By means of the Java code referenced below the CSV data (see input and output files below) was convered
Resulting OData file (see input and output files below)loaded into Tableau (via HTTP) and immediately
the data is actionable
The full version of Tableau is commercial but this example was done using the free version. Note that
Tableau could have been replaced by Excel or even Excel + PowerPivot, Sesame or any client that consumes
OData (ATOMish) data.
All of this was done by operations on models. The java code above is simply an ETL of CSV to OData.
the data originally came from an RDF triple store. Arguably a richer model than OData (until OData gets its
vocabulary support in). Indeed this example of a semantic ETL process of sorts is not to elevate
model above another.
Rather this example demonstrates an approach that uses model operations rather than specific service API's
to deliver data to clients that can be used to investigate and explore large amount of data. Tools that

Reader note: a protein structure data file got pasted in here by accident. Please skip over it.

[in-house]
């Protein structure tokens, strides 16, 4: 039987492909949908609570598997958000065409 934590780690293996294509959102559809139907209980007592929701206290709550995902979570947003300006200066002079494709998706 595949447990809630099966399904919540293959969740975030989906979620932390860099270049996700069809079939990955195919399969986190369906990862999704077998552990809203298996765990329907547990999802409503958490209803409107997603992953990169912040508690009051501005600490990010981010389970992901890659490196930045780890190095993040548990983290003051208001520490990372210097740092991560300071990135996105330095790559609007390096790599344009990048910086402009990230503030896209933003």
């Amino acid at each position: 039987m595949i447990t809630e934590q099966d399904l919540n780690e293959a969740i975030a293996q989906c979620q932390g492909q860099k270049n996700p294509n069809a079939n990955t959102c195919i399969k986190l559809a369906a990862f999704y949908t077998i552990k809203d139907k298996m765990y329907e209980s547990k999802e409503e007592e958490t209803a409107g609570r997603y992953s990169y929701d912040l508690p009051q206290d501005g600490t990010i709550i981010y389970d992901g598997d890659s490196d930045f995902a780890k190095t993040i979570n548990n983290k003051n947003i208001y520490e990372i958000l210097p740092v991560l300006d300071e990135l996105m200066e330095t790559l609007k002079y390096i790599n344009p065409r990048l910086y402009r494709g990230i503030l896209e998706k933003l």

prefer RDF can talk directly to the RDF store, tools that want CSV or OData
also work in the architecture.
The Janus LOD web application (Ref: http://data.oceandrilling.org/januslod/)
has been modified to return OData from the content negotiation request for ATOM. Also, appending the .atom
suffix to the end of the URL also will return the OData format.
The screen cast at the bottom of this page shows the sequence of navigating to a page of information in the Janus
webapp and then loading the OData version of the feed into Tableau for plotting and exploring.
Other clients like Sesame, or Excel could also be used to consume directly such OData formats.
These examples never bothered to map URI's to more human readable labels which any production effort
would do. So the screen capture of the Tableau interface shows some rather long and unfriendly URI's
would gain nice human labels in a "real" version.
Source code modified from in memory producer example